Poland has become the only country to reject H1N1 vaccines, in a decision fraught with risk amid worldwide warnings of a spreading epidemic. The country rejected the vaccines over safety fears and distrust in the drug companies producing them – concerns international health experts reject as unfounded.
Now that the current outbreak appears to have peaked in much of Europe, many Poles feel their government has been vindicated. Countries with large stockpiles often saw low public interest in the vaccines and face financial loss from unused doses now set to expire. But Poland’s government didn’t spend a cent fighting the epidemic.
All along, the decision by Prime Minister Donald Tusk and Health Minister Ewa Kopacz met with broad support. Even with 145 H1N1 deaths in Poland to date, many Poles view the rejection of the vaccines as a laudable gesture of defiance against pharmaceutical companies, a sentiment shaped by a strengthening anti-vaccine movement and conspiracy theories about the vaccines circulating on the Internet.
“I had the impression that the information about swine flu was manipulated in order to create a panic,” said Barbara Lazniewska, a 38-year-old architect who was among the many Poles to applaud the government’s stance. Many Poles respect the government for defying the EU, the World Health Organization and other international groups that urged countries to implement vaccination programs advice that smacked to some of meddling in internal affairs.
The prime minister described Poland as a country with the rare “courage” to refuse a vaccine that he believes has not undergone sufficient testing. “We are making this decision only in the interest of the Polish patient and the taxpayer,” Mr. Tusk insisted in December. “We will not take part because it’s not honest and it’s not safe for the patient.”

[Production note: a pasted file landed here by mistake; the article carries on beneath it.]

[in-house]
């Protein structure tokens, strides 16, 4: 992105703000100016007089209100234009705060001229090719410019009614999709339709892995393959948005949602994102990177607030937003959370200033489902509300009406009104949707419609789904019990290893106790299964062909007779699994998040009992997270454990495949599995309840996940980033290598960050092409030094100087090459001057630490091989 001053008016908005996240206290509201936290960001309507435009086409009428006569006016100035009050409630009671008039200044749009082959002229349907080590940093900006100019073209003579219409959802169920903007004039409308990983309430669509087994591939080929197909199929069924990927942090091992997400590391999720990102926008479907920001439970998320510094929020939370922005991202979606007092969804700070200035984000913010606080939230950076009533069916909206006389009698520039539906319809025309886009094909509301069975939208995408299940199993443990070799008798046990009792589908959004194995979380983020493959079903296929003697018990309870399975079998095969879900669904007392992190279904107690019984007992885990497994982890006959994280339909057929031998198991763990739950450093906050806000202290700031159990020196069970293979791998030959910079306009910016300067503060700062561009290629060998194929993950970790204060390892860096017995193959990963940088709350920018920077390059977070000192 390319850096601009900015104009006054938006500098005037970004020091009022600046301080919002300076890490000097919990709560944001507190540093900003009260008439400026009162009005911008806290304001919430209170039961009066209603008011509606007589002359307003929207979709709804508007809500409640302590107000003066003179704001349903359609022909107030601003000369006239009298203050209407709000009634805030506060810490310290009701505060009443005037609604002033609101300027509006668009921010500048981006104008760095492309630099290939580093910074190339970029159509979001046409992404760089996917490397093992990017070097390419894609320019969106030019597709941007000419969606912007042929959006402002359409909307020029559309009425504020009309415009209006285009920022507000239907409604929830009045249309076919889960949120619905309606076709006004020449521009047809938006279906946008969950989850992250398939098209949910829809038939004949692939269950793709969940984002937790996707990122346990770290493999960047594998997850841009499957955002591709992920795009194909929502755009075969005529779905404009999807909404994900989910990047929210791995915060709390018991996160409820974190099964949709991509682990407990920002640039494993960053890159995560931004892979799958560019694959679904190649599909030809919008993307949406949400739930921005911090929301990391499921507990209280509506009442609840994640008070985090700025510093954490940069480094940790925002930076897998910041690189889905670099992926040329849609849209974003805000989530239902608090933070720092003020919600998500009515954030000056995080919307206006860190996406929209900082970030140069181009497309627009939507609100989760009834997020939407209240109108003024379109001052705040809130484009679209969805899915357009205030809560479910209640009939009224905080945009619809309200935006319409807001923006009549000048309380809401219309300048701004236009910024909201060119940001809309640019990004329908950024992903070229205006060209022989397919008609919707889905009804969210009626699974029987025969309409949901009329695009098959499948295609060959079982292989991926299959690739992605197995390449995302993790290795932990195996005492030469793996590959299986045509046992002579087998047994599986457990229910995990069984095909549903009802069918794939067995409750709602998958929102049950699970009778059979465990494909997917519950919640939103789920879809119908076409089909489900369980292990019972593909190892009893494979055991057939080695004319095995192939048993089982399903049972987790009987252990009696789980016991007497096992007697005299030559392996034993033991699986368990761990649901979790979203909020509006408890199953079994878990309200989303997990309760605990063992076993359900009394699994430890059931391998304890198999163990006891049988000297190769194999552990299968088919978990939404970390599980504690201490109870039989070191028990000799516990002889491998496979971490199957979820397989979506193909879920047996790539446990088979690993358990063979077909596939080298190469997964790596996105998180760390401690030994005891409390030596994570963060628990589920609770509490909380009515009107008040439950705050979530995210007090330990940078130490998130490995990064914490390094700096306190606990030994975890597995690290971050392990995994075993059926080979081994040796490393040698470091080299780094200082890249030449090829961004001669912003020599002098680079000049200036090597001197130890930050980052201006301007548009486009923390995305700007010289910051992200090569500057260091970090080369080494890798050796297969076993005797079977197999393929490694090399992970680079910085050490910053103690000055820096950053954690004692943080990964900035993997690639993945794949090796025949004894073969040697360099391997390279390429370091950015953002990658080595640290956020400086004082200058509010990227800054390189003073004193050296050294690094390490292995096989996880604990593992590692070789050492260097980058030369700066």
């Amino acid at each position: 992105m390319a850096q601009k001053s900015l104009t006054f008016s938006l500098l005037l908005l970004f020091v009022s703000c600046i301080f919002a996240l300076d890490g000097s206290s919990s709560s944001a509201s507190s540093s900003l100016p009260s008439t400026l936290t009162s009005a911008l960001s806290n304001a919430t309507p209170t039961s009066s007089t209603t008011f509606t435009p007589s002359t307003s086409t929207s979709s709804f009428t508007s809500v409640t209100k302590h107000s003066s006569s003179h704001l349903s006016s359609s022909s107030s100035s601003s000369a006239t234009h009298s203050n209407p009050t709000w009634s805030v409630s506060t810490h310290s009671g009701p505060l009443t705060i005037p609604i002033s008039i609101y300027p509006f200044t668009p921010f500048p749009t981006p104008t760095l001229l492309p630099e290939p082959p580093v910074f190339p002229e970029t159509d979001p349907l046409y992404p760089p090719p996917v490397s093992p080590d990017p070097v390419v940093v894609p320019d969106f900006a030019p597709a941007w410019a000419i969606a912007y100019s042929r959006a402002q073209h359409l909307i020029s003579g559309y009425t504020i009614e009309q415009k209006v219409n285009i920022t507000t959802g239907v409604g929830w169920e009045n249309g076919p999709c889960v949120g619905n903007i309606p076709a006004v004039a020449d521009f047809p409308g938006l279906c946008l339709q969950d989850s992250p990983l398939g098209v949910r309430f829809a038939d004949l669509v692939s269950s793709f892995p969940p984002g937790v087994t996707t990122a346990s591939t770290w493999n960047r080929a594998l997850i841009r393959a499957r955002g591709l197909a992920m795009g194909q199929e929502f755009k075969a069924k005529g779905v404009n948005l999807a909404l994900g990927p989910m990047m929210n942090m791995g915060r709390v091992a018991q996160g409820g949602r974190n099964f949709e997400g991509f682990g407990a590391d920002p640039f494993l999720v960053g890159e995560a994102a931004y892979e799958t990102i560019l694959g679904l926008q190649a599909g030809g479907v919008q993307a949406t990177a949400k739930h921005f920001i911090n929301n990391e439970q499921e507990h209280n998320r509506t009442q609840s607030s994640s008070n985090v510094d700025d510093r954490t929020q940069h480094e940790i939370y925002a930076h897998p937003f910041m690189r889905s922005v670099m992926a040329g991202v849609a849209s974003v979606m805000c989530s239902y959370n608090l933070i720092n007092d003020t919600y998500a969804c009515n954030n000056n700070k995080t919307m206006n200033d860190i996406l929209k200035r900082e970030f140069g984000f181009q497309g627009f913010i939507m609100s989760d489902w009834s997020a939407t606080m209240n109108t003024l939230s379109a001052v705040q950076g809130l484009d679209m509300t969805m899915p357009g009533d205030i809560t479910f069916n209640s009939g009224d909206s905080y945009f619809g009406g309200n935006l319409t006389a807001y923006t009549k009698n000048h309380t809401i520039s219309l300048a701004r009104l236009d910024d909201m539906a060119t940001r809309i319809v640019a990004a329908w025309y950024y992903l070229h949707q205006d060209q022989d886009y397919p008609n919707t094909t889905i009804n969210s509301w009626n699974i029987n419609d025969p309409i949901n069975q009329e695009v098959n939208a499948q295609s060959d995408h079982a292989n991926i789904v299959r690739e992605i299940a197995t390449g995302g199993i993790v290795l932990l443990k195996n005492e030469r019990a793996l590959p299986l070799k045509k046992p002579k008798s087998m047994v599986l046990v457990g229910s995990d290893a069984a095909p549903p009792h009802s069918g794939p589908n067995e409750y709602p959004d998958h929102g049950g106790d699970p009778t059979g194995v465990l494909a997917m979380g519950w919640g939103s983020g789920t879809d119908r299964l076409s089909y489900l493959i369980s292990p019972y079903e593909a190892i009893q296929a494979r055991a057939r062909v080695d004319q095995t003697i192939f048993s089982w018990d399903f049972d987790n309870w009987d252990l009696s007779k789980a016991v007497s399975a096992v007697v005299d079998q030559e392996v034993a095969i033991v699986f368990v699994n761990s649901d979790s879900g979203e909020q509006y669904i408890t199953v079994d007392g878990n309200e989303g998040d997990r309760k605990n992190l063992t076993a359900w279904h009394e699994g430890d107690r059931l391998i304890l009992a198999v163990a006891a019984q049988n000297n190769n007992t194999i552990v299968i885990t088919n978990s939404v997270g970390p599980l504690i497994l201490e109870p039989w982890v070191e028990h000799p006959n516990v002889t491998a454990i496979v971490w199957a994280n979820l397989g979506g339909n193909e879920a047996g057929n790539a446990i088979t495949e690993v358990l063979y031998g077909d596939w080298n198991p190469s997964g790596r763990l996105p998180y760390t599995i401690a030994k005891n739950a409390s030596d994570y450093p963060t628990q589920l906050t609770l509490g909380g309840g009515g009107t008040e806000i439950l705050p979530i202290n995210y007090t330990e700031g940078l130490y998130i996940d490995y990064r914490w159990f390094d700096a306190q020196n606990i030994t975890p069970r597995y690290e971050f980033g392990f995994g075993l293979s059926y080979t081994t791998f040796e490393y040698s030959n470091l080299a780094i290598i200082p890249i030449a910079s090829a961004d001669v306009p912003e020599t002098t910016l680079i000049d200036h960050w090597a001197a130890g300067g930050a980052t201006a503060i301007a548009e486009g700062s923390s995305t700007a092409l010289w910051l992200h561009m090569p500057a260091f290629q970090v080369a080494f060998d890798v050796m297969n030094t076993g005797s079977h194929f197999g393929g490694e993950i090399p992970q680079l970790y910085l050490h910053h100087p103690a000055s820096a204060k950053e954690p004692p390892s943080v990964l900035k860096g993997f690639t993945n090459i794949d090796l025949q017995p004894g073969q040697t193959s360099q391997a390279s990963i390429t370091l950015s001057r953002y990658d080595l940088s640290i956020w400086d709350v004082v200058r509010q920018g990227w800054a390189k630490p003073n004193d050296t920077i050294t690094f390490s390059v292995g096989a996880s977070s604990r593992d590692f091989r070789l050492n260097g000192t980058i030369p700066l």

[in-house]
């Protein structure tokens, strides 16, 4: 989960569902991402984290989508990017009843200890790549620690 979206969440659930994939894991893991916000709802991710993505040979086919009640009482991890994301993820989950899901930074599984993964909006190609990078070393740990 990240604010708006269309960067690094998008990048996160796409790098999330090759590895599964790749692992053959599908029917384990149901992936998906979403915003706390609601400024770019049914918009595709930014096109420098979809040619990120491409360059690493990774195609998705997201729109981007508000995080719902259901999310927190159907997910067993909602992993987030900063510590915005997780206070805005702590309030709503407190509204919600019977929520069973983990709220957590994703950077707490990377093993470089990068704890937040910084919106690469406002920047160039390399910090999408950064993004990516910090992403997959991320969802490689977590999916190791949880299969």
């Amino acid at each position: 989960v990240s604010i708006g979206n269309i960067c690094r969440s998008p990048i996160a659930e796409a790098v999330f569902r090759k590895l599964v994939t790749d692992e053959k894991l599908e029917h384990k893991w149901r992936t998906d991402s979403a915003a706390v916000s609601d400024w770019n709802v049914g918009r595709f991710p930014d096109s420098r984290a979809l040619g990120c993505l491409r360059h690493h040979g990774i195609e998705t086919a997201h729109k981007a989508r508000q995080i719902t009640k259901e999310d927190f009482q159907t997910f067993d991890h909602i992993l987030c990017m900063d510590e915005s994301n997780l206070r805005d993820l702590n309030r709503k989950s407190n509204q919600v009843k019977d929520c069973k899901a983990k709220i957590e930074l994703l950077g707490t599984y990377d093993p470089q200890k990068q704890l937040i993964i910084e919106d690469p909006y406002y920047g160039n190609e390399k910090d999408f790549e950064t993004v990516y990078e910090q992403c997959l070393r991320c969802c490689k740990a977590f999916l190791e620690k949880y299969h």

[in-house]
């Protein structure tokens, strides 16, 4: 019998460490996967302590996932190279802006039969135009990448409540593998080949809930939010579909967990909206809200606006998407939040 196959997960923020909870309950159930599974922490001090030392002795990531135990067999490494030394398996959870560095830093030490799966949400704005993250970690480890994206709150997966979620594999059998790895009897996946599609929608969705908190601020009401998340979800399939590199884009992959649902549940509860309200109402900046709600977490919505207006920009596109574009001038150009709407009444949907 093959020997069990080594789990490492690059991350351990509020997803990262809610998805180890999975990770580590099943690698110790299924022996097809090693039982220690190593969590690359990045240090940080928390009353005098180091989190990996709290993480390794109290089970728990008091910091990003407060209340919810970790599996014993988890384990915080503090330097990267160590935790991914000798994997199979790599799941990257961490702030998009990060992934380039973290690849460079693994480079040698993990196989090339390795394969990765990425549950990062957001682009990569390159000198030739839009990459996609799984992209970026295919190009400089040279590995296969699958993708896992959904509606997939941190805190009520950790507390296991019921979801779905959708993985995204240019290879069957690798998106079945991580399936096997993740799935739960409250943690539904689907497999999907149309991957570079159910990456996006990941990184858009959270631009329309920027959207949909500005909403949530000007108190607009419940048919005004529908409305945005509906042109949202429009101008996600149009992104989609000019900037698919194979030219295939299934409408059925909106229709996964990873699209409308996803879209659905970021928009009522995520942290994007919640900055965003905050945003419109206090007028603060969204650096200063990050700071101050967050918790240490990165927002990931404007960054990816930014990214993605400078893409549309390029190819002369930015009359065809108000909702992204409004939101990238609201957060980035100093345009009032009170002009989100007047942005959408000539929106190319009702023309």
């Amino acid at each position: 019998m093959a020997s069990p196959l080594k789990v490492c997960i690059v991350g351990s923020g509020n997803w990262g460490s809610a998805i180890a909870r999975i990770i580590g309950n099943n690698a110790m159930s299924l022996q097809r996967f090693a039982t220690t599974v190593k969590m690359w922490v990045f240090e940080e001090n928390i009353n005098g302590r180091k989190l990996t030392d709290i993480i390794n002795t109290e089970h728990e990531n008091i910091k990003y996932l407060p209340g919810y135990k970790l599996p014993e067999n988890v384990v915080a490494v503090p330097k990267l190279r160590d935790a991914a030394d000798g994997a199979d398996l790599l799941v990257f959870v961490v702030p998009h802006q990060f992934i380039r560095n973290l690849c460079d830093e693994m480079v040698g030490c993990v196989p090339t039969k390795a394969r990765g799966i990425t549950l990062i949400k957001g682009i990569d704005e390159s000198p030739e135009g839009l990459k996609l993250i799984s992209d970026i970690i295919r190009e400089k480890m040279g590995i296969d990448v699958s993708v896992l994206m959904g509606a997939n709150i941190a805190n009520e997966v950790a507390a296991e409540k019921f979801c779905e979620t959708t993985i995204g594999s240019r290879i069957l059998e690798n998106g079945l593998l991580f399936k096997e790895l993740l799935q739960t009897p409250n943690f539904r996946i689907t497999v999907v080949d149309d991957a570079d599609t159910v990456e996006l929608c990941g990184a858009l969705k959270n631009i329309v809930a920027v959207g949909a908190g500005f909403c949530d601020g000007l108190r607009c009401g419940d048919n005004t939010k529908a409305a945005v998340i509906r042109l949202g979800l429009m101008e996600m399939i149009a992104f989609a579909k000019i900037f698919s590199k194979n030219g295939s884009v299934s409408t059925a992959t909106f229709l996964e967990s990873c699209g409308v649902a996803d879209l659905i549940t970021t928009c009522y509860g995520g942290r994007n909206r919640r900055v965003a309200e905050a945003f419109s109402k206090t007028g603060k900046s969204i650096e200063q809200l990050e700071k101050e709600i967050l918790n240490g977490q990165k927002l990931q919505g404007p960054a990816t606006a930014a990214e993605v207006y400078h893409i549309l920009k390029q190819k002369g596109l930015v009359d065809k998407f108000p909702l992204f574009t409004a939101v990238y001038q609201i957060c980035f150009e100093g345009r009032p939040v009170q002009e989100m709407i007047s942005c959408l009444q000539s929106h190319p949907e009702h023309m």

The anti-vaccine movement argues it is untested or contains risky ingredients, like the preservative thimerosal. However, there is little difference in the H1N1 vaccine’s formulation from the regular flu vaccine, which is available in Poland, and all evidence so far suggests it is safe and effective. The WHO says more than 150 million people have been vaccinated in more than 40 countries and that no unusual or dangerous side effects have been seen.
“The saving grace for Poland is that this H1N1 pandemic is so far very mild. It would be a big scandal if this were a virus that would cause many deaths,” said Andrew McMichael, an immunologist and the director of the Weatherall Institute of Molecular Medicine at Oxford.
Other conspiracy theories claim the drug companies making the vaccine secretly lobbied the WHO to declare H1N1 a global epidemic to fatten their own pockets, a theory unproven but which some Europeans seem inclined to believe. Even the Parliamentary Assembly of the Council of Europe recently recommended that the EU investigate WHO’s H1N1 pandemic declaration to see if the body acted under undue influence.
In an e-mailed statement, WHO said its members “guard against the influence of any vested interests” but declined any other comment on the allegations, saying the group’s flu chief, Dr. Keiji Fukuda, will address them during a news conference Thursday.
WHO spokeswoman Karen Mah said the organization has no reports of other countries rejecting the vaccine outright. Some countries, however, haven’t launched vaccine programs because they lack the money.
Poland’s leading official, Janusz Kochanowski, the ombudsman for civil rights, has waged a prominent public fight against the government over vaccines, condemning its stance as irrational and irresponsible. He vowed to sue the health minister for what he describes as a human rights offence, unnecessarily risking the health of the population by refusing to make vaccines available or take any other steps to fight the spread of H1N1. Kochanowski came down with the flu himself over the Christmas holidays.
The doctors in the country are deeply divided on the matter, but some are clearly critical of the government.
“It should be the patient’s rights to choose – that would be democracy in health care,” said Maria Ciesielska, a doctor whose disapproval only intensified when her 7-year-old son was laid up for a week with H1N1 in November.